En EspaŅol

Q. Who is Mr. Smarty Plants?

A: There are those who suspect Wildflower Center volunteers are the culpable and capable culprits. Yet, others think staff members play some, albeit small, role. You can torture us with your plant questions, but we will never reveal the Green Guru's secret identity.

Help us grow by giving to the Plant Database Fund or by becoming a member

Did you know you can access the Native Plant Information Network with your web-enabled smartphone?

Share

Ask Mr. Smarty Plants

Ask Mr. Smarty Plants is a free service provided by the staff and volunteers at the Lady Bird Johnson Wildflower Center.

Search Smarty Plants
    
 
See a list of all Smarty Plants questions
Can't find the answer in our existing FAQs, submit a question to Mr. Smarty Plants.
Need help with plant identification, visit the plant identification page.
 
rate this answer
Not Yet Rated

Monday - May 17, 2010

From: Austin, TX
Region: Southwest
Topic: Invasive Plants
Title: Need to know about the invasiveness of Datura wrightii.
Answered by: Jimmy Mills

QUESTION:

Dear Mr. Smarty Plants, I recently purchased a small Datura wrightii plant for my front garden. I've been researching it, since I know it is quite toxic, and couldn't find a good answer to one question. I saw one or two places online that described D. wrightii as being invasive; but it doesn't specify in what region. Since it seems to be native to this area, I wouldn't think it would be classified as invasive here, but I'm curious as to whether it would be expected to spread heavily in a place like Austin (one super-toxic plant I can take, a yard full of them I'd like to avoid). Thank you!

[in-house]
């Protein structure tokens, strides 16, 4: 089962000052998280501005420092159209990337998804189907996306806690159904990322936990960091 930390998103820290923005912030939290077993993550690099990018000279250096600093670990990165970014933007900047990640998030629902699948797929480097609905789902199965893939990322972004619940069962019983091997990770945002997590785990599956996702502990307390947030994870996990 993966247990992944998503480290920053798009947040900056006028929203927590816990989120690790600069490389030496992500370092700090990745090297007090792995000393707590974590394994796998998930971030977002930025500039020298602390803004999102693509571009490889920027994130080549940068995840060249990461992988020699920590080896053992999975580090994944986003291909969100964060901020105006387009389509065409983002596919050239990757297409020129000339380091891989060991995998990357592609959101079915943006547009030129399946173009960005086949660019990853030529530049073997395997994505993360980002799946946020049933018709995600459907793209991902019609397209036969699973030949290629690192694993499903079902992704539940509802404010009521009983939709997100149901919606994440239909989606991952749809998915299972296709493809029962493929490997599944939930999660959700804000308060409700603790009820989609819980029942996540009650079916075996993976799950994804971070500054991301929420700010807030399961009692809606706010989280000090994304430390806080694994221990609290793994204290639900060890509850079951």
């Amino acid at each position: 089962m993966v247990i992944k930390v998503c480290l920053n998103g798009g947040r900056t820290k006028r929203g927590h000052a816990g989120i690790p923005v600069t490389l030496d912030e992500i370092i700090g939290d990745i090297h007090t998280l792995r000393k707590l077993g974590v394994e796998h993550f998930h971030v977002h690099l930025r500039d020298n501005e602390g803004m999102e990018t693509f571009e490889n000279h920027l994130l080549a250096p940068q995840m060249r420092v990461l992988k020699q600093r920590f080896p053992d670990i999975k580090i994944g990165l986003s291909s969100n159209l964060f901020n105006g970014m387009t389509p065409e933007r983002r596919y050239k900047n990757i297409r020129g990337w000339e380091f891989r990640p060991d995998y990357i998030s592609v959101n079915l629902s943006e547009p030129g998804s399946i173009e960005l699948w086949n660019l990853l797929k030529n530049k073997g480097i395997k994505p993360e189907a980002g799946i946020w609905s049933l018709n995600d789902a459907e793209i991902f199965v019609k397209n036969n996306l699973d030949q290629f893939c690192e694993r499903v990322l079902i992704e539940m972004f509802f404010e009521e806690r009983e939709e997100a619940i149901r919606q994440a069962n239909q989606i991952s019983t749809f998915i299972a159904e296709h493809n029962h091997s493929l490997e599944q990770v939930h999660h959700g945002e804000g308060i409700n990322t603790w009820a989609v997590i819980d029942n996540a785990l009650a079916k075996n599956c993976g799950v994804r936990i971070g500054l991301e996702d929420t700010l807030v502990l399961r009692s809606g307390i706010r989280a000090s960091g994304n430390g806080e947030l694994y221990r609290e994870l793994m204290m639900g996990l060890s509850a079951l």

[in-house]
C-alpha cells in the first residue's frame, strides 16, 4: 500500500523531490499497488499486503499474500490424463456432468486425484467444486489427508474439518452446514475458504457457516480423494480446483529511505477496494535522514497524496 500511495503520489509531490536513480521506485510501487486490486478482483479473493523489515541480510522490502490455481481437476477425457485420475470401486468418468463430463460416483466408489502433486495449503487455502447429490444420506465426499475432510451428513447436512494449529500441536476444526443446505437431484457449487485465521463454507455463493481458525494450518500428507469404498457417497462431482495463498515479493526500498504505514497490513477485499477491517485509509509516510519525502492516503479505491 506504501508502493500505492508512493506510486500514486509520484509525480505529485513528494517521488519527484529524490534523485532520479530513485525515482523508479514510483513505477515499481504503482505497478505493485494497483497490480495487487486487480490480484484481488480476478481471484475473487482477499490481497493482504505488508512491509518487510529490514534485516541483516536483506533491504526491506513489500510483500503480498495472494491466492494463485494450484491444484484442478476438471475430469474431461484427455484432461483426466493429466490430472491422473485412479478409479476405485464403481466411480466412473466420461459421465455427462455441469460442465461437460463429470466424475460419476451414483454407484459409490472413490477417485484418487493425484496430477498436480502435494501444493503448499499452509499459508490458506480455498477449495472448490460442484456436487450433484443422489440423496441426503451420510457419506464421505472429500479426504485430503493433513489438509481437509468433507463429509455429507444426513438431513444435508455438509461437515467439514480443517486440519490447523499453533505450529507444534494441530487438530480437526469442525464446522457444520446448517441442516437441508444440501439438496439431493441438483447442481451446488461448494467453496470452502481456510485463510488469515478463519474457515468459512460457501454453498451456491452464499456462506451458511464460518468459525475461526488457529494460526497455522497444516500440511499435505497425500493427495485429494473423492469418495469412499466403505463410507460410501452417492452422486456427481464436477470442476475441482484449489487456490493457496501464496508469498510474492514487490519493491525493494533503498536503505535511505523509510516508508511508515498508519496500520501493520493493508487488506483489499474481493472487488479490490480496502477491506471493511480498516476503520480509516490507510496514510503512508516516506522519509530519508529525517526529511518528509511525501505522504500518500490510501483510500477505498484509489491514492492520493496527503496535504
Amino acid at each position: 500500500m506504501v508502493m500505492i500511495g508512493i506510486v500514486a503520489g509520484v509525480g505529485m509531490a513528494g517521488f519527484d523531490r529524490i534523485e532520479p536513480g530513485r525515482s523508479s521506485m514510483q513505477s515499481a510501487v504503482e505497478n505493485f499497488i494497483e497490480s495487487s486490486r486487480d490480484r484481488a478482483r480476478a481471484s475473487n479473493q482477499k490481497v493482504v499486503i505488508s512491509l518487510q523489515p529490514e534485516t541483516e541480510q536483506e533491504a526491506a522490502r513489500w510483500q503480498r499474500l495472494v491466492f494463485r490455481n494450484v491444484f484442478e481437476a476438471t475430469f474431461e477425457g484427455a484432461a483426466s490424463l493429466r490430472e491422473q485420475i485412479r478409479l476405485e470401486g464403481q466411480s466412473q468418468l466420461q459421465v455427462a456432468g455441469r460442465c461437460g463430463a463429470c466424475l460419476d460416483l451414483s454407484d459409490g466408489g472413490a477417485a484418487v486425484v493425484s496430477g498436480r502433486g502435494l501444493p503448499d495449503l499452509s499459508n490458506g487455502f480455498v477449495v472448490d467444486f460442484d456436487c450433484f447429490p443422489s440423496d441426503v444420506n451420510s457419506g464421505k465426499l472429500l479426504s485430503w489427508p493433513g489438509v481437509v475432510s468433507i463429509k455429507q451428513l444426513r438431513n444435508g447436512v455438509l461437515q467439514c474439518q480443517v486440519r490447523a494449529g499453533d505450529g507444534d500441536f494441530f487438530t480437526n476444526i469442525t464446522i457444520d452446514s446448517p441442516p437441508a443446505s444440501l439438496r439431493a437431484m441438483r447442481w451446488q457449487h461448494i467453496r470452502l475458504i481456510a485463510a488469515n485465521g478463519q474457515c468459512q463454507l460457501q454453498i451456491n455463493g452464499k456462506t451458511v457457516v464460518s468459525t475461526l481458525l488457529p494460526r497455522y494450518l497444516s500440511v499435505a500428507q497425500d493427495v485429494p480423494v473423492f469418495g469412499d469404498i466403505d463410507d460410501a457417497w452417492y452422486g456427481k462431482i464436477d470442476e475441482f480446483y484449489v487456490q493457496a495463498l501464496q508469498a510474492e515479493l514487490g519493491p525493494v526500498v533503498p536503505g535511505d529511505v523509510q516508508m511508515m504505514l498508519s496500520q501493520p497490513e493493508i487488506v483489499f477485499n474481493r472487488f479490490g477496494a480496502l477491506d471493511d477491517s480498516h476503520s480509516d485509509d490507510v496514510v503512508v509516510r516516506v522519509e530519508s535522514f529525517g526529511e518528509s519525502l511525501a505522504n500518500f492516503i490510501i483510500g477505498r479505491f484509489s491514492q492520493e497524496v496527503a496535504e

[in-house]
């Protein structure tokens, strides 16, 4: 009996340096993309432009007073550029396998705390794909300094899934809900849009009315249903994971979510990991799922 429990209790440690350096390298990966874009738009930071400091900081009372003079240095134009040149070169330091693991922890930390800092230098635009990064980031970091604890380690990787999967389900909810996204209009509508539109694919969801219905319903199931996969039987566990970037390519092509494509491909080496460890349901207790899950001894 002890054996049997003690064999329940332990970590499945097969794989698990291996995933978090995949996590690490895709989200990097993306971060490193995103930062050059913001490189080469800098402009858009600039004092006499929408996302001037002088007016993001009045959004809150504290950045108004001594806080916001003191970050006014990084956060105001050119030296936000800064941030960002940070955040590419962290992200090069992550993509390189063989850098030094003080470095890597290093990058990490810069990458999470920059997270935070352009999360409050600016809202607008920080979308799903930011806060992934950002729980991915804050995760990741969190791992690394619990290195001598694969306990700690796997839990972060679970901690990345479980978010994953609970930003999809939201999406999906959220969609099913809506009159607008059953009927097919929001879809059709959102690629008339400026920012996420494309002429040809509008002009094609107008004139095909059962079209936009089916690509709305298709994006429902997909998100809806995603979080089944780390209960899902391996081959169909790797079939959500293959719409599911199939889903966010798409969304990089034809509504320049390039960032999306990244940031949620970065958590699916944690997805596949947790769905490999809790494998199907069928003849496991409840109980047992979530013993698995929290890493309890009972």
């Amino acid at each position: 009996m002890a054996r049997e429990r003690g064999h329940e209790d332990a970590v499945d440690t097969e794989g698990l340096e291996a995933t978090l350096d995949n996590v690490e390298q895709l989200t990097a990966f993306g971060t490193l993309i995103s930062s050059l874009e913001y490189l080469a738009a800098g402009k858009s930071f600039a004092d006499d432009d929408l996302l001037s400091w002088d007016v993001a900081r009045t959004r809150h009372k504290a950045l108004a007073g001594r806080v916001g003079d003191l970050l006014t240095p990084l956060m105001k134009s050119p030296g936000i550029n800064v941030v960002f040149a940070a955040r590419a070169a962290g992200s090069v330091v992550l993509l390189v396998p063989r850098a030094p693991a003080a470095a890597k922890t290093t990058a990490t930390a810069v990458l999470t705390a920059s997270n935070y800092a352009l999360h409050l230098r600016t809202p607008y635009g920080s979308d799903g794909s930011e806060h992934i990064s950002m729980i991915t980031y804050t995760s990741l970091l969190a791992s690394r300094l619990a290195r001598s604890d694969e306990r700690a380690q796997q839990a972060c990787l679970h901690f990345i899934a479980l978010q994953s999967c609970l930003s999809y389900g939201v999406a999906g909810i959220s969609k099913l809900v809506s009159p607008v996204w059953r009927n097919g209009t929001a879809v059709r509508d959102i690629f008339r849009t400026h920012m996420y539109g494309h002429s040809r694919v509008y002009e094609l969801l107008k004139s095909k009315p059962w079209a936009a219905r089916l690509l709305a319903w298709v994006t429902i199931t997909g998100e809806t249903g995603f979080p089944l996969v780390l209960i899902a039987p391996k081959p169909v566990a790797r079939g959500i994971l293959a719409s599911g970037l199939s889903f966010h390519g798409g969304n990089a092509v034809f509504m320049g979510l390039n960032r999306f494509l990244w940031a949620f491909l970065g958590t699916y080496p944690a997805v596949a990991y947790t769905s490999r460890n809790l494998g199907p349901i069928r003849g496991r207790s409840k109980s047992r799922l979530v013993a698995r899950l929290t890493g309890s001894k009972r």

ANSWER:

The lowly Jimson Weed Datura wrightii (sacred thorn-apple)  has very showy flowers but all parts of the plant are considered toxic. Therefore your concern about its invasiveness is warranted.

As to its invasiveness, I have read posts on the davesgarden.com site that decry the invasive nature of the plant. The people here at the Wildflower Center that I have talked with tend to discount the extent of its invasiveness. In the wild, it can readily invade disturbed areas, but careful management in the garden can prevent its spread.

The plant propagates by seeds, and you can prevent their development by removing the flowers as they fade. This is known as deadheading.


 

 

More Invasive Plants Questions

Is the mimosa tree poisonous?
September 23, 2008 - Is the mimosa tree poisonous ? If you burn the trimmed limbs is the smoke noxious ?
view the full question and answer

Need care instructions for Cardiosperma halicacabum in Little Rock, AR>
May 11, 2012 - I'd like to find out how to cultivate & care for a balloon vine/heart seed vine/love in a puff vine which I found growing wild in my yard (in Little Rock, Arkansas). There seems to be very little in...
view the full question and answer

Where is marijuana plant native?
April 03, 2005 - In what part of the world is the marijuana plant native?
view the full question and answer

Avoiding planting Indian Paintbrush in Hawaii because of invasiveness
March 01, 2007 - My daughter is living in Hilo, Hawaii. For her birthday, her boyfriend ordered her some Indian Paintbrush seeds. Trying to be sure she grows them correctly in a pot, she found instructions that say ...
view the full question and answer

Digging wild buttercup from roadside in Mechanicsville MD
May 28, 2012 - Mr. Smarty Plants, is it illegal to dig out wild buttercup in Maryland? I see them along the dirt road or just in the ditch. Since buttercup considered weed, I'm wondering what the law say about this...
view the full question and answer

Smarty Plants's Facebook profile Support the Wildflower Center by Donating Online or Becoming a Member today.

Mr. Smarty Plants wants you to be his Facebook friend. Click the Facebook icon to add yourself to Mr. Smarty Plants list of friends.
E-NEWSLETTER | BECOME A MEMBER | DONATE NOW | MEDIA | SITEMAP
© 2014 Lady Bird Johnson Wildflower Center